Computer Architecture : Instruction Mnemonics and Syntax

When we look at the program written in form of binary bits 0s and 1s, then its very difficult as well as impossible for us to understand it. So, if we write meaningful, easy to understand English words in place of strings of 0 and 1, the program would be more user friendly and easy to understand. The programs written in this category uses familiar English language words that is symbols and not their binary or hexadecimal equivalent. This type of symbolic program is known as assembly language program. Let we want to add two numbers, the binary instruction is 0001000000000101, in assembly language this operation is performed by using the symbols ADD. Whereas in memory, ADD would still be stored as 0001000000000101 only.

A commercial computer may have various more symbolic instructions to give flexibility to the programmer, for writing assembly language programs. In assembly language, every machine language are replaced by useful and easily understandable instructions. The operands of instructions remain in their decimal or hexadecimal forms. Due to the simple one to one relationship between a symbolic instruction and its binary form, as assembly language is treated as a low level language.

Symbols used in writing program in assembly language are known as mnemonics. A program written mnemonics is called assembly language program. Mnemonics and their meaning with details are shown in the below table :

Mnemonics Example Explanation
ANDAND MPerform And logic operation on the value of variable M with value of Accumulator (AC) register
ADDADD MAdd the value of variable M to Accumulator (AC) and the carry bit to E flip flop
LDALDA MLoad the value of M into Accumulator (AC)
STASTA MStore value of AC in M
BUNBUN LocBranch unconditionaly to location Loc
BSABSA LocSave return address in location Loc and Branch to Loc + 1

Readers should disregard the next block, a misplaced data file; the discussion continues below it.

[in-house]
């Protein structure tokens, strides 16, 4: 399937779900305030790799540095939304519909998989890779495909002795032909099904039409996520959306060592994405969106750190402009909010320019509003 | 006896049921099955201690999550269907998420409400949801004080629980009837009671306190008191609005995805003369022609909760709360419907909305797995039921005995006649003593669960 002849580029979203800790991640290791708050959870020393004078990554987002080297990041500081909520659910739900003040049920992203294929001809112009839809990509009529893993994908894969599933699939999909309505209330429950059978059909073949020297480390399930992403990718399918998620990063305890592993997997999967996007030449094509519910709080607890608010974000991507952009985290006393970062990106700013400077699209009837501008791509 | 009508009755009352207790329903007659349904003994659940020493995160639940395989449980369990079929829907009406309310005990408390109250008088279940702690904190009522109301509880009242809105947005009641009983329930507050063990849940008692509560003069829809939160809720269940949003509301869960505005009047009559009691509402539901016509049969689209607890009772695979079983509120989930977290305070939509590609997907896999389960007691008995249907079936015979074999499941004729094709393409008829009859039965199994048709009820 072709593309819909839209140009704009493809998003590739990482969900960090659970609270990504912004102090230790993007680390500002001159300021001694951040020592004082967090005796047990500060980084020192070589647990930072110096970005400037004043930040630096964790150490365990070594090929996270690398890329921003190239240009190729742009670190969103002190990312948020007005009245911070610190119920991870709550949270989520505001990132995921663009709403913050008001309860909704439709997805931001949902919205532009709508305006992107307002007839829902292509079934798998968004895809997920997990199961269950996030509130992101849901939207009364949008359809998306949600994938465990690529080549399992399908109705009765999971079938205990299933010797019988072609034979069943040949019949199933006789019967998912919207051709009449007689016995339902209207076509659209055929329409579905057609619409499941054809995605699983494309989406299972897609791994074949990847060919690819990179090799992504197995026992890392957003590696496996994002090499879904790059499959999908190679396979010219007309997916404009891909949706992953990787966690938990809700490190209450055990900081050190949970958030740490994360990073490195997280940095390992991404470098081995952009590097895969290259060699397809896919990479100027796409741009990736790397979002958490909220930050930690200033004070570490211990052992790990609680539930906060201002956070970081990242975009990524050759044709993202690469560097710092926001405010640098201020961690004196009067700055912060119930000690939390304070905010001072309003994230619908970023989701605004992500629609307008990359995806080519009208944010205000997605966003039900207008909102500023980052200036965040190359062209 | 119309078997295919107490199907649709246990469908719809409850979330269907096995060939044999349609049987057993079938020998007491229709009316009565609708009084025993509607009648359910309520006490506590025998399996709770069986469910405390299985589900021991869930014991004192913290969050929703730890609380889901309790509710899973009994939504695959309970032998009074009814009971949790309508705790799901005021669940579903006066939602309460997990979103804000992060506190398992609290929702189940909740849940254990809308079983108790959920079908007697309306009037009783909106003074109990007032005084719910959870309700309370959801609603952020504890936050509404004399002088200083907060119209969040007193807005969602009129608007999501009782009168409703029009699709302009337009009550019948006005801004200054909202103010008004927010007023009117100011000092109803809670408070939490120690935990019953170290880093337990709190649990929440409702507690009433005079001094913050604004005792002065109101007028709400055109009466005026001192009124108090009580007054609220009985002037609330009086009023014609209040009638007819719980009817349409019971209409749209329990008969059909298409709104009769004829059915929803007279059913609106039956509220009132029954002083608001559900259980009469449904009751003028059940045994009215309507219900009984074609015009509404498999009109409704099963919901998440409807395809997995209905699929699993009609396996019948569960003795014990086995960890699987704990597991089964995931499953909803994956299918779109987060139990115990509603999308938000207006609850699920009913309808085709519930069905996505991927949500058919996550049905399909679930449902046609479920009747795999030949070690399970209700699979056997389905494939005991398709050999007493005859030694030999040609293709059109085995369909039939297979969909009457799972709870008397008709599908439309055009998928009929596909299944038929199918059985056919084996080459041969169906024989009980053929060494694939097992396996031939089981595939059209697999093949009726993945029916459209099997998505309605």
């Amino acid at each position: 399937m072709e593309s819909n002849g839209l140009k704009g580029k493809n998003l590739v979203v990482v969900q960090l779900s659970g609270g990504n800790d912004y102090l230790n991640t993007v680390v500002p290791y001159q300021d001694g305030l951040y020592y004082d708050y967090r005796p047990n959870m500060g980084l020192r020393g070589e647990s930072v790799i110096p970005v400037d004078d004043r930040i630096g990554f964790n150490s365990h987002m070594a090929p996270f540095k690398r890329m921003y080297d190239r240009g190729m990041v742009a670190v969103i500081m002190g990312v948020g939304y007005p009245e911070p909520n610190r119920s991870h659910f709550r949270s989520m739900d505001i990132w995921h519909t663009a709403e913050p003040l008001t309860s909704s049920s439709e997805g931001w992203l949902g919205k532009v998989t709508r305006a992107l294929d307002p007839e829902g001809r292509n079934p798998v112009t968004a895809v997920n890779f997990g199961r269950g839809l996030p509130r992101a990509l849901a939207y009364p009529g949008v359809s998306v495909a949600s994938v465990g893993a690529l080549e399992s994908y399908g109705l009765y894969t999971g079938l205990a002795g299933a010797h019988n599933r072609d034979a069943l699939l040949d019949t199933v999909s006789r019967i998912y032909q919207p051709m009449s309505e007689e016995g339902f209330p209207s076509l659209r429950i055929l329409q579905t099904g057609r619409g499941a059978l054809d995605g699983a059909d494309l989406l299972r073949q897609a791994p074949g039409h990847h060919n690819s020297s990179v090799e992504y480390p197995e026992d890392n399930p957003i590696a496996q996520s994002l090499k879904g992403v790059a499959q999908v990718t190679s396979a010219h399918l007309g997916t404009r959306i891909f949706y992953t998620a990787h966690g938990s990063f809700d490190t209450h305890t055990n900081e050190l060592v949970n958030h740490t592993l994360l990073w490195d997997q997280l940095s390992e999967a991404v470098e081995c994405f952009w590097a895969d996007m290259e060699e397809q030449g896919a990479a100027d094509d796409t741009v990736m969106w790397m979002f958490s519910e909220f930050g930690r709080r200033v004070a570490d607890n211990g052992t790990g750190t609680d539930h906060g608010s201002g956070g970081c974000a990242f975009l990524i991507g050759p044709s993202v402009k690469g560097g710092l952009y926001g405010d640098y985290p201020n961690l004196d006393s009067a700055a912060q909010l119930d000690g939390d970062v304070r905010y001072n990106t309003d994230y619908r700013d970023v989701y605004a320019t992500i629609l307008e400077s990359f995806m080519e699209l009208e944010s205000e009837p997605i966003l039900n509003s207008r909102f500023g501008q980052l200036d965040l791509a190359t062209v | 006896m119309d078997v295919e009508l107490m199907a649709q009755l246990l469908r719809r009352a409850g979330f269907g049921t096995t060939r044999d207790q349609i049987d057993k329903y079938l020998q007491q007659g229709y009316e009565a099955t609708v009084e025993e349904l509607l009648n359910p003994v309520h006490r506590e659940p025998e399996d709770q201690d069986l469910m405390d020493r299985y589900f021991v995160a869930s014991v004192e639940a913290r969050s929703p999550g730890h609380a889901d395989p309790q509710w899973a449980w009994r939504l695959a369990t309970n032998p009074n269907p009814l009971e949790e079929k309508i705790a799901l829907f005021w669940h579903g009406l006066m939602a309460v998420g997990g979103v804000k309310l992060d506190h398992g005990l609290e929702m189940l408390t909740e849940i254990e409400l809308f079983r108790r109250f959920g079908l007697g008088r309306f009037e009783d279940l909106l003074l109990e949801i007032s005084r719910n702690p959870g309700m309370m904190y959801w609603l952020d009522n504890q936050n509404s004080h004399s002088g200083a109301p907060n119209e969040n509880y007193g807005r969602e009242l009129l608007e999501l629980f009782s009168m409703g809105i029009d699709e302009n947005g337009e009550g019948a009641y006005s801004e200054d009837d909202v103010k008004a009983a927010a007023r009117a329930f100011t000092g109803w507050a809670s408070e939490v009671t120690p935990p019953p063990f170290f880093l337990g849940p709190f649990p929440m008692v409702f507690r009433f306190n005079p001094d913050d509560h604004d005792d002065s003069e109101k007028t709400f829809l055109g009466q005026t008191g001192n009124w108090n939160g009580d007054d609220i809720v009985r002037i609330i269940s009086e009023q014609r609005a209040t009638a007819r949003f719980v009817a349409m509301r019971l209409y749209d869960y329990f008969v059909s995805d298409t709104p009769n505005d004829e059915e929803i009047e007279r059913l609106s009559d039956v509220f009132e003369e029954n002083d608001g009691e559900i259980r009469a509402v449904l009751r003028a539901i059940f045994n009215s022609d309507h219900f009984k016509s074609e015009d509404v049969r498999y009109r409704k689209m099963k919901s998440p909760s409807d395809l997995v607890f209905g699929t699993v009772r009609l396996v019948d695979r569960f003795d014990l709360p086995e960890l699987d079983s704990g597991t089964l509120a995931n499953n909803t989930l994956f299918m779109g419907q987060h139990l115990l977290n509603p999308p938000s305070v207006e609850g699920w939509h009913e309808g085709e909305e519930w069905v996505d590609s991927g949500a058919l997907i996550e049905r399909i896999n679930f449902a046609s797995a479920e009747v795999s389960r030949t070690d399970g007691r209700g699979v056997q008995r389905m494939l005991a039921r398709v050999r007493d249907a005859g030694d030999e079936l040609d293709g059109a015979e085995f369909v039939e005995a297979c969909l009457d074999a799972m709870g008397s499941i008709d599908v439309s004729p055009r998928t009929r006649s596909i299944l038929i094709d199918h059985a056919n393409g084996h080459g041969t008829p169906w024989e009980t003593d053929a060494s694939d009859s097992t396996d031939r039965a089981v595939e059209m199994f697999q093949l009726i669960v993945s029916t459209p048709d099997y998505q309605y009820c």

ISZISZ MIncrement M and skip next instruction if M = 0
CLACLAClear Accumulator Register (AC)
CLECLEClear E
CMACMAComplement (1s complement) AC
CMECMEComplement E
CIRCIRCirculate right E and AC
CILCILCirculate left E and AC
INCINCIncrement AC
SPASPASkip next instruction if AC is positive
SNASNASkip next instruction if AC is negative
SZASZASkip next instruction if AC is zero
SZESZESkip next instruction if E is zero
HLTHLTHalt Computer
INPINPGet information from some input device
OUTOUTPut information to some output device
SKISKISkip next instruction if input flag is on
SKOSKOSkip next instruction if output flag is on
IONIONTurn Interrupt ON
IOFIOFTurn interrupt OFF
CALLCALL SUBCall Subroutine which starts at the location SUB
RETRETReturn to main program
MOVMOV A, BTransfer the value in register B to register A



Syntax of Assembly Language Statements:

Assembly language statements are entered one statement per line. Each statement follows the following format :
   [label]    mnemonic    [operands]    [;comment]
The fields in the square brackets are optional. A basic instruction has two parts, the first one is the name of the instruction (or the mnemonic), which is to be executed, and the second are the operands or the parameters of the command.

Following are some examples of typical assembly language statements :

INC COUNT              ; Increment the memory variable COUNT

ADD MARKS, 10        ; Add 10 to the variable MARKS
MOV AL, 10                ; Transfer the value 10 to the AL register

MOV TOTAL, 48        ; Transfer the value 48 in the memory variable TOTAL

ADD AH, BH               ; Add the content of the BH register into the AH register




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